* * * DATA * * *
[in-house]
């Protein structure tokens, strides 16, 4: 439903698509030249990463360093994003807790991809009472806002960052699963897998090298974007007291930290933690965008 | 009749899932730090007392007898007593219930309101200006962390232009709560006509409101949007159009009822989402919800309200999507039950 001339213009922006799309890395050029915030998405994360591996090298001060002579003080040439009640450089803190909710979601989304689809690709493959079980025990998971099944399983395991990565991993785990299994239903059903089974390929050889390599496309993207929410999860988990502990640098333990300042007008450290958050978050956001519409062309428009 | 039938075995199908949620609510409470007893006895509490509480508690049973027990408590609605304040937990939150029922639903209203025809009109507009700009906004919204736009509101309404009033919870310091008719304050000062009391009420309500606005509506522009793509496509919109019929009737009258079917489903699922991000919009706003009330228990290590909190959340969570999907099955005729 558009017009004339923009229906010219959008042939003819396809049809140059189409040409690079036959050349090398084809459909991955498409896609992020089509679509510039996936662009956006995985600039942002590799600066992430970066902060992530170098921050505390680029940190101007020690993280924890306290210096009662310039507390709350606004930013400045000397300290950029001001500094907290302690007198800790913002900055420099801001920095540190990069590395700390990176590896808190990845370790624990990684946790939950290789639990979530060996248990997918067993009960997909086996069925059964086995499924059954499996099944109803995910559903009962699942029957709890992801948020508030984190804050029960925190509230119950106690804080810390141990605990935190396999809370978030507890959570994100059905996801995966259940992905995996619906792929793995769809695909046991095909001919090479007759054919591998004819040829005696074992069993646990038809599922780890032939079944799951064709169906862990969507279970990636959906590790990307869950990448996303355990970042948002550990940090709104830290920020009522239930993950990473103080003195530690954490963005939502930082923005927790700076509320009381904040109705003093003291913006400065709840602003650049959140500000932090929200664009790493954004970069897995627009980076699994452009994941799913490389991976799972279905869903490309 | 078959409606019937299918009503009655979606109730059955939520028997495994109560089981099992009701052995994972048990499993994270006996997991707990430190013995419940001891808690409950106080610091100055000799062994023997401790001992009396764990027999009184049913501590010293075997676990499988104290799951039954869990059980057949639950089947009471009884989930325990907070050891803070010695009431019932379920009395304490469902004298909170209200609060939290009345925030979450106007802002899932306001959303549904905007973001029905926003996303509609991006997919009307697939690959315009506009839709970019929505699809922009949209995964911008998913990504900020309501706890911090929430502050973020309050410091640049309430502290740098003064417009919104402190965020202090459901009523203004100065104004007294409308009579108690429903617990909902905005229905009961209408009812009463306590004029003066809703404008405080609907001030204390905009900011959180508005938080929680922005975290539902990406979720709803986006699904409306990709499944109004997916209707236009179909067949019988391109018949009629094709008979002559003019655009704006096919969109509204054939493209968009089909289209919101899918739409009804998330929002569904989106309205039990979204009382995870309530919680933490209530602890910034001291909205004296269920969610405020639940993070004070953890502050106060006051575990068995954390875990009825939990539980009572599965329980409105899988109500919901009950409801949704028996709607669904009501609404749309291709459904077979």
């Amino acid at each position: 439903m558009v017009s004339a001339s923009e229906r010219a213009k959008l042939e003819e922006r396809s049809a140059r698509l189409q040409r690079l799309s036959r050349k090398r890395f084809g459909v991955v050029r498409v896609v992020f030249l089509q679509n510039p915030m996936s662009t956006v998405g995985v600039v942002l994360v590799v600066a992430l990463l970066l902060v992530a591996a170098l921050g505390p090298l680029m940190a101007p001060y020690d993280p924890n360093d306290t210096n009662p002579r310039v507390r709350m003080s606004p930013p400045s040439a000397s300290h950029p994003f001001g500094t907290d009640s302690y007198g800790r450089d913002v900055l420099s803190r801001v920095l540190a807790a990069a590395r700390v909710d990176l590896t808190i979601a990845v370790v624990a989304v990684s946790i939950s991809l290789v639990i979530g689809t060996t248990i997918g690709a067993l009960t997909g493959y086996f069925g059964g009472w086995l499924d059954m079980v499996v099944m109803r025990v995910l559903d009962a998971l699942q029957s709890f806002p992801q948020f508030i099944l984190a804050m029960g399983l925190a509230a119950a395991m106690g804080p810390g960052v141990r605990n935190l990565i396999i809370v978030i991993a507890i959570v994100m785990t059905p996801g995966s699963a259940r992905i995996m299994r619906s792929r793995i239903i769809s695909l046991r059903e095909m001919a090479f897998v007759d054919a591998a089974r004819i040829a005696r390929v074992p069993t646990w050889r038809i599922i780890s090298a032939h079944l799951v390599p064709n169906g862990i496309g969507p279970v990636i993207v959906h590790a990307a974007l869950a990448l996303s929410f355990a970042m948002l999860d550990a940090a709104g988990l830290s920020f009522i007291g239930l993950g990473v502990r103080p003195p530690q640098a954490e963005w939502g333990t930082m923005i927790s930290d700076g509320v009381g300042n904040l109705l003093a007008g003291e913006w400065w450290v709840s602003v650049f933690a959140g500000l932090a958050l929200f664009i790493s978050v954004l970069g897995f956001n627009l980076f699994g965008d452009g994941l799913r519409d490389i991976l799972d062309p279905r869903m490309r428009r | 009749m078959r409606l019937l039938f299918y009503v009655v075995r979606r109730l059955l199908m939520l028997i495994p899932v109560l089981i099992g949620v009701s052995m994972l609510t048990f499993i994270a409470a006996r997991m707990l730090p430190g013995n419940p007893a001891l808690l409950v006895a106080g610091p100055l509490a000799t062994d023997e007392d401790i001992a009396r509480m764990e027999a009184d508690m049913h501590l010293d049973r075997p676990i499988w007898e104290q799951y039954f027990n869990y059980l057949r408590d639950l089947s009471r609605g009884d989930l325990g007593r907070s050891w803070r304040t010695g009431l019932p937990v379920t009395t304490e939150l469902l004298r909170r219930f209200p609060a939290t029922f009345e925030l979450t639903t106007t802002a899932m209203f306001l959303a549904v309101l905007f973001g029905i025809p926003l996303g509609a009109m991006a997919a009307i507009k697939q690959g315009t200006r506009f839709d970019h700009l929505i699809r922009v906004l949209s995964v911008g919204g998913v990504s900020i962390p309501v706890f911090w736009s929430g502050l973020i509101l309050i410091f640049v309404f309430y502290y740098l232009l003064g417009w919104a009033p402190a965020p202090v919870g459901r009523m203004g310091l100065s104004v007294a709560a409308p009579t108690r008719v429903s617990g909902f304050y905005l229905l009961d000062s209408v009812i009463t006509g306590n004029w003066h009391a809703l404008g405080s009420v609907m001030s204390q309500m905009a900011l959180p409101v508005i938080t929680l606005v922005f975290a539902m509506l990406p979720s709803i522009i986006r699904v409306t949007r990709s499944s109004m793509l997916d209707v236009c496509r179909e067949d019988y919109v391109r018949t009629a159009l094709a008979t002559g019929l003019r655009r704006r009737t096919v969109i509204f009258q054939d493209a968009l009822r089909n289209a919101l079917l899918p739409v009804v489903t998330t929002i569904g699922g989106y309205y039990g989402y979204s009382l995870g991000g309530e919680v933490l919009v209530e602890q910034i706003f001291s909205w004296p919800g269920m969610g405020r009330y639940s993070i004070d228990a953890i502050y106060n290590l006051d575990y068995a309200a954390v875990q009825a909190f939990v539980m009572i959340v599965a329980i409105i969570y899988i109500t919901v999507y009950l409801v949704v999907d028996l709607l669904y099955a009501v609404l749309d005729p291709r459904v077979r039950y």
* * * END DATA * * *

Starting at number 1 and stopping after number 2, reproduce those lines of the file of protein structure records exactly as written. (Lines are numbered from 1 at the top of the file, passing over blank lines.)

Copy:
[in-house]
């Protein structure tokens, strides 16, 4: 439903698509030249990463360093994003807790991809009472806002960052699963897998090298974007007291930290933690965008 | 009749899932730090007392007898007593219930309101200006962390232009709560006509409101949007159009009822989402919800309200999507039950 001339213009922006799309890395050029915030998405994360591996090298001060002579003080040439009640450089803190909710979601989304689809690709493959079980025990998971099944399983395991990565991993785990299994239903059903089974390929050889390599496309993207929410999860988990502990640098333990300042007008450290958050978050956001519409062309428009 | 039938075995199908949620609510409470007893006895509490509480508690049973027990408590609605304040937990939150029922639903209203025809009109507009700009906004919204736009509101309404009033919870310091008719304050000062009391009420309500606005509506522009793509496509919109019929009737009258079917489903699922991000919009706003009330228990290590909190959340969570999907099955005729 558009017009004339923009229906010219959008042939003819396809049809140059189409040409690079036959050349090398084809459909991955498409896609992020089509679509510039996936662009956006995985600039942002590799600066992430970066902060992530170098921050505390680029940190101007020690993280924890306290210096009662310039507390709350606004930013400045000397300290950029001001500094907290302690007198800790913002900055420099801001920095540190990069590395700390990176590896808190990845370790624990990684946790939950290789639990979530060996248990997918067993009960997909086996069925059964086995499924059954499996099944109803995910559903009962699942029957709890992801948020508030984190804050029960925190509230119950106690804080810390141990605990935190396999809370978030507890959570994100059905996801995966259940992905995996619906792929793995769809695909046991095909001919090479007759054919591998004819040829005696074992069993646990038809599922780890032939079944799951064709169906862990969507279970990636959906590790990307869950990448996303355990970042948002550990940090709104830290920020009522239930993950990473103080003195530690954490963005939502930082923005927790700076509320009381904040109705003093003291913006400065709840602003650049959140500000932090929200664009790493954004970069897995627009980076699994452009994941799913490389991976799972279905869903490309 | 078959409606019937299918009503009655979606109730059955939520028997495994109560089981099992009701052995994972048990499993994270006996997991707990430190013995419940001891808690409950106080610091100055000799062994023997401790001992009396764990027999009184049913501590010293075997676990499988104290799951039954869990059980057949639950089947009471009884989930325990907070050891803070010695009431019932379920009395304490469902004298909170209200609060939290009345925030979450106007802002899932306001959303549904905007973001029905926003996303509609991006997919009307697939690959315009506009839709970019929505699809922009949209995964911008998913990504900020309501706890911090929430502050973020309050410091640049309430502290740098003064417009919104402190965020202090459901009523203004100065104004007294409308009579108690429903617990909902905005229905009961209408009812009463306590004029003066809703404008405080609907001030204390905009900011959180508005938080929680922005975290539902990406979720709803986006699904409306990709499944109004997916209707236009179909067949019988391109018949009629094709008979002559003019655009704006096919969109509204054939493209968009089909289209919101899918739409009804998330929002569904989106309205039990979204009382995870309530919680933490209530602890910034001291909205004296269920969610405020639940993070004070953890502050106060006051575990068995954390875990009825939990539980009572599965329980409105899988109500919901009950409801949704028996709607669904009501609404749309291709459904077979």